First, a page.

A Meaningful Move on Voting Rights

In New York Times Editorial, Voting On

At the state’s constitutional convention in 1901, lawmakers amended the Constitution to bar from voting anyone convicted of a crime involving “moral turpitude.” They didn’t define the phrase, but they were crystal clear about its intent: to preserve “white supremacy in this state” and fight the “menace of Negro domination” at the ballot box, as the convention’s president said.

Authorities took advantage of the term’s vagueness to apply it to offenses, even misdemeanors, that recently freed blacks were far more likely to be charged with. “The crime of wife-beating alone would disqualify 60 percent of the Negroes,” one lawmaker said at the time.

The Supreme Court struck down the provision as racially discriminatory in 1985, but lawmakers revived it by restricting it to felonies. Its definition remained in the hands of local voting registrars, meaning that people with convictions had no idea whether they were prohibited from voting; their eligibility often depended on what county they lived in. It has continued to fall heavily on blacks — nearly one in five of whom are disenfranchised statewide, more than triple the rate for whites. In all, about a quarter million Alabama residents, or 8 percent of the voting-age population, can’t vote because of a criminal conviction.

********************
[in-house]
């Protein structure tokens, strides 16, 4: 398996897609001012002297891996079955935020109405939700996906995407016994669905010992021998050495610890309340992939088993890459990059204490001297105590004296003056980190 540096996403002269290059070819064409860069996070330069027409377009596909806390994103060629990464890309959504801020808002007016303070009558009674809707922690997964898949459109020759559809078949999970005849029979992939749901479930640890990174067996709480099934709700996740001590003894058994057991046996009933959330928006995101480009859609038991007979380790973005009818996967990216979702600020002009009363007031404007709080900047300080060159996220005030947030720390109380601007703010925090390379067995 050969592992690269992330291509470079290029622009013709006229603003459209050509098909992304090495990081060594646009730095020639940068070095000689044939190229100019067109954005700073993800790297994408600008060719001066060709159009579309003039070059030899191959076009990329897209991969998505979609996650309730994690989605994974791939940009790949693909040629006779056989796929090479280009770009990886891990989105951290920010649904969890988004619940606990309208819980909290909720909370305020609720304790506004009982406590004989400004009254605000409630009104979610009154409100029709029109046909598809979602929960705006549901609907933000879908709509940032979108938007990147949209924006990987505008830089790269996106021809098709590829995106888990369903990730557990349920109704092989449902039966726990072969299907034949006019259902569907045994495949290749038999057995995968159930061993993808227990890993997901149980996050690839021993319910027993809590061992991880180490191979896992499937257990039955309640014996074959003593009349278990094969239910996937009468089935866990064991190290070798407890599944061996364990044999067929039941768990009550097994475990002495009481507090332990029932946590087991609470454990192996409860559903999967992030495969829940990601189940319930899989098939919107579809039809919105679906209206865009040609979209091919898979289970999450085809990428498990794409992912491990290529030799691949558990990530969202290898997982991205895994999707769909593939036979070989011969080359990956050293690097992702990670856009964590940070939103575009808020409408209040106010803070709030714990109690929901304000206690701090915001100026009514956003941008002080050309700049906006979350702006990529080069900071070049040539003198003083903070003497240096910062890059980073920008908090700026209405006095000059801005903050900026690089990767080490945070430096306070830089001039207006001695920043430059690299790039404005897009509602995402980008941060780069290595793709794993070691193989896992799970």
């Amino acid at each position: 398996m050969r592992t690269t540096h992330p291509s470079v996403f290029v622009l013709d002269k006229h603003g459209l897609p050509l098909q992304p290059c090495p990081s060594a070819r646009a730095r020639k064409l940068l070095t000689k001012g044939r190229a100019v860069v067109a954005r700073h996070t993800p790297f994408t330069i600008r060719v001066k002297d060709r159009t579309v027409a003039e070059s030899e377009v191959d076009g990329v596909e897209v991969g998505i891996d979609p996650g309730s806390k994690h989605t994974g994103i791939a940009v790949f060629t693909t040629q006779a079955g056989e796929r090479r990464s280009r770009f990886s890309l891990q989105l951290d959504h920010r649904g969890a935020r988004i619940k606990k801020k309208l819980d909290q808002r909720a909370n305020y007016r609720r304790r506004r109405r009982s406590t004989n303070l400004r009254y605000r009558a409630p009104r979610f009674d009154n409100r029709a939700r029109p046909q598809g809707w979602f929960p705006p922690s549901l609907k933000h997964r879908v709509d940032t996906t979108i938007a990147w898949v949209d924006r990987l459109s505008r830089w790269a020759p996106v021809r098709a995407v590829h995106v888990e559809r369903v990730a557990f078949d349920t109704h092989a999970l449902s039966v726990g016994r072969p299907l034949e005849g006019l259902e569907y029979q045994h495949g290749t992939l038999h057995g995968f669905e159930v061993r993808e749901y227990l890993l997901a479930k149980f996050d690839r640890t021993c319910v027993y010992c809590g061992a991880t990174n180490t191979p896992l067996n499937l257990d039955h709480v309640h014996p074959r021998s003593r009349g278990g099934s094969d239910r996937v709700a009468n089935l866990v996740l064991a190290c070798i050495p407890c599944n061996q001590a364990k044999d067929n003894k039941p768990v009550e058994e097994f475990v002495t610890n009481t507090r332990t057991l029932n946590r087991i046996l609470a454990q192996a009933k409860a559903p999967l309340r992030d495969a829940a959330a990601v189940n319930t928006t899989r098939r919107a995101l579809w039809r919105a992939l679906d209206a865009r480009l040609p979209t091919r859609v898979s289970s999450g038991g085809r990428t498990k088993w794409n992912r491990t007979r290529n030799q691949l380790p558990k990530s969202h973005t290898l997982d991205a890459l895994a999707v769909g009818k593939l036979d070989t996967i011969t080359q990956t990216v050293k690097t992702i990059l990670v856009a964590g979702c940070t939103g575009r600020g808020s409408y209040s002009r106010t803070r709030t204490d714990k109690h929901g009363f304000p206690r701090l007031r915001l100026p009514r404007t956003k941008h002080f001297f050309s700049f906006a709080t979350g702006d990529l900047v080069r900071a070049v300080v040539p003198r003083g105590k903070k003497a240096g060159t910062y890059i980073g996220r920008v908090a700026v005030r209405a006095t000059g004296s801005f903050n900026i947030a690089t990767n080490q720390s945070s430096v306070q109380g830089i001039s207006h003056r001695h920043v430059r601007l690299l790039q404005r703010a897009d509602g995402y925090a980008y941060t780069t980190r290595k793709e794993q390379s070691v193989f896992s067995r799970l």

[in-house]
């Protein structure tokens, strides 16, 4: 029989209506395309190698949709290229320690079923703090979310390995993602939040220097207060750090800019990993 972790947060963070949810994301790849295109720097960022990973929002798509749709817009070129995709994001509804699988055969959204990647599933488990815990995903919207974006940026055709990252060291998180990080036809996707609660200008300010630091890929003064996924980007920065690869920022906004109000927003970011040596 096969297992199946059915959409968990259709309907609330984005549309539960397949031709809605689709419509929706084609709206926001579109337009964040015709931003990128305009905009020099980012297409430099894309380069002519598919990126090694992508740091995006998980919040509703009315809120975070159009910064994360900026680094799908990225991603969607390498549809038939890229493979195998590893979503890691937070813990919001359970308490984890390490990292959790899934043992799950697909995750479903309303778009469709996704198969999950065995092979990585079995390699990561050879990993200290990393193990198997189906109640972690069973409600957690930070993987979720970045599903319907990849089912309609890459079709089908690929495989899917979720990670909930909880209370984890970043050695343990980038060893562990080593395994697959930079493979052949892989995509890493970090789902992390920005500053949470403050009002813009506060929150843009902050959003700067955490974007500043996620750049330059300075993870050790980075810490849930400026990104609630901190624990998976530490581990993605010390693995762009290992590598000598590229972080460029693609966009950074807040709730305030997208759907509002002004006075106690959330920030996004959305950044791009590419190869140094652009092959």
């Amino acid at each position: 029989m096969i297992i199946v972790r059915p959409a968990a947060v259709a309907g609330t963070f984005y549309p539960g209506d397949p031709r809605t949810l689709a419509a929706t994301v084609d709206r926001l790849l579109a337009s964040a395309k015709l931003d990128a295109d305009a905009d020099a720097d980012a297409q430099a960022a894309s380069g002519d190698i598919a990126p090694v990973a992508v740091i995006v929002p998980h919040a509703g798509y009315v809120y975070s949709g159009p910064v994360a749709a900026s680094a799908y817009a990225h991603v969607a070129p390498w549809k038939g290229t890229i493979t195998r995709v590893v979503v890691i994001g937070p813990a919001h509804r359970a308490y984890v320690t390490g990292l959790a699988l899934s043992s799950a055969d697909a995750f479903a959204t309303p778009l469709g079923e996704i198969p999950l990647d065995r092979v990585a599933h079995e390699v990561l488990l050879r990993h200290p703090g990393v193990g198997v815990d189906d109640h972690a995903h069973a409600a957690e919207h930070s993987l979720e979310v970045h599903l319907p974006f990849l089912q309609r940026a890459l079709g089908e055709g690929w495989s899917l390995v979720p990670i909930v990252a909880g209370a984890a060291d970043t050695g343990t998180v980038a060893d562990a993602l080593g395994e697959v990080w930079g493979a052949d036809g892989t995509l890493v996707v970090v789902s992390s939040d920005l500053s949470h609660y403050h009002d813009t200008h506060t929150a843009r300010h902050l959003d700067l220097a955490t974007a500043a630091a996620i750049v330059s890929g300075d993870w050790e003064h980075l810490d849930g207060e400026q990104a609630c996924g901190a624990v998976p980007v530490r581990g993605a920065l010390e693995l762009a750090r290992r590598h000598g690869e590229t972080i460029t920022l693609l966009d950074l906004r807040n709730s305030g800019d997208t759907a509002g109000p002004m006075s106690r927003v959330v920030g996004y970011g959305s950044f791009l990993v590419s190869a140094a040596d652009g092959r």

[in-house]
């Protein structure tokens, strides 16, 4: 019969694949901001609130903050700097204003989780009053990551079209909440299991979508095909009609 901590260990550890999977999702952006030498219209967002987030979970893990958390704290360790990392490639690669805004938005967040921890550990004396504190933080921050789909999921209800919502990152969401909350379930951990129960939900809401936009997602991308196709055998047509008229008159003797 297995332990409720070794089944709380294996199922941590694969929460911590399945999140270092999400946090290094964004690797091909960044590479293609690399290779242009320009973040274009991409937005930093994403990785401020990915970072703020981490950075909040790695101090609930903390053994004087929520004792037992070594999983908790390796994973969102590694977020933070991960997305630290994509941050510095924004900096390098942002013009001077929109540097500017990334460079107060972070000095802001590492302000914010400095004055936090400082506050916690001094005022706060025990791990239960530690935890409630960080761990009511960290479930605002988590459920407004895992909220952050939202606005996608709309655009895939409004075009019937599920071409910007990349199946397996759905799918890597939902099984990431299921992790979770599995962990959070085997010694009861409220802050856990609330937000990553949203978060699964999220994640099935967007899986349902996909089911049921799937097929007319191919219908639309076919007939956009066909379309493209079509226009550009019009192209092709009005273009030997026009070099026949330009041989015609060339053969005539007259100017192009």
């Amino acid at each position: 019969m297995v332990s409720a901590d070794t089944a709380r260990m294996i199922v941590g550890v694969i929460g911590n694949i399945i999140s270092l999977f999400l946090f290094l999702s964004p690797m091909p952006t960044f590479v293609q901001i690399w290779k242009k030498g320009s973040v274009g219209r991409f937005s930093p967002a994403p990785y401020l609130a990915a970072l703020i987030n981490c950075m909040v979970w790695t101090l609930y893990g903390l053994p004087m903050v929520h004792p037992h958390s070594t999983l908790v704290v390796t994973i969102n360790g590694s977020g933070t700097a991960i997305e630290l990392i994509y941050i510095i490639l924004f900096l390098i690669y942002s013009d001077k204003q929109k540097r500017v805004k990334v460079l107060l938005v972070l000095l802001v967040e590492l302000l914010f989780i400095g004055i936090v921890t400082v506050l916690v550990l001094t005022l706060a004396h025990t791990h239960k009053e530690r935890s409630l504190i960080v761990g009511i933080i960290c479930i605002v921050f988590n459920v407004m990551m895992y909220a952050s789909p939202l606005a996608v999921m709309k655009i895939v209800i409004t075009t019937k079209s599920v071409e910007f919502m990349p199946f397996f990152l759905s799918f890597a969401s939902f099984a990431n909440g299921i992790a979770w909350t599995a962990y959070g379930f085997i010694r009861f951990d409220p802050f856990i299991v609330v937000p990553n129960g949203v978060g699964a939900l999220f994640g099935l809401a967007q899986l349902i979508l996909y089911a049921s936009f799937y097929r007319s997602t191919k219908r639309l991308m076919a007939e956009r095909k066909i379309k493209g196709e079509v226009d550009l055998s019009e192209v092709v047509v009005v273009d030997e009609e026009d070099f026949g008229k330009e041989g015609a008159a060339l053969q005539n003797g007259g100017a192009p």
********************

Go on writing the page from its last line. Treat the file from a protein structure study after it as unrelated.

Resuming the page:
On May 24, Gov. Kay Ivey, a Republican, signed a bill that lists the several dozen crimes considered acts of “moral turpitude.” The list includes crimes like murder and rape, and — importantly — excludes low-level drug offenses like possession, by far the most common felony conviction in the state. The bill had bipartisan support, as similar measures have had around the country — an encouraging sign that people of all political stripes are beginning to see felon-disenfranchisement laws for the racist, pointless, anti-democratic shams they are.

Read full editorial

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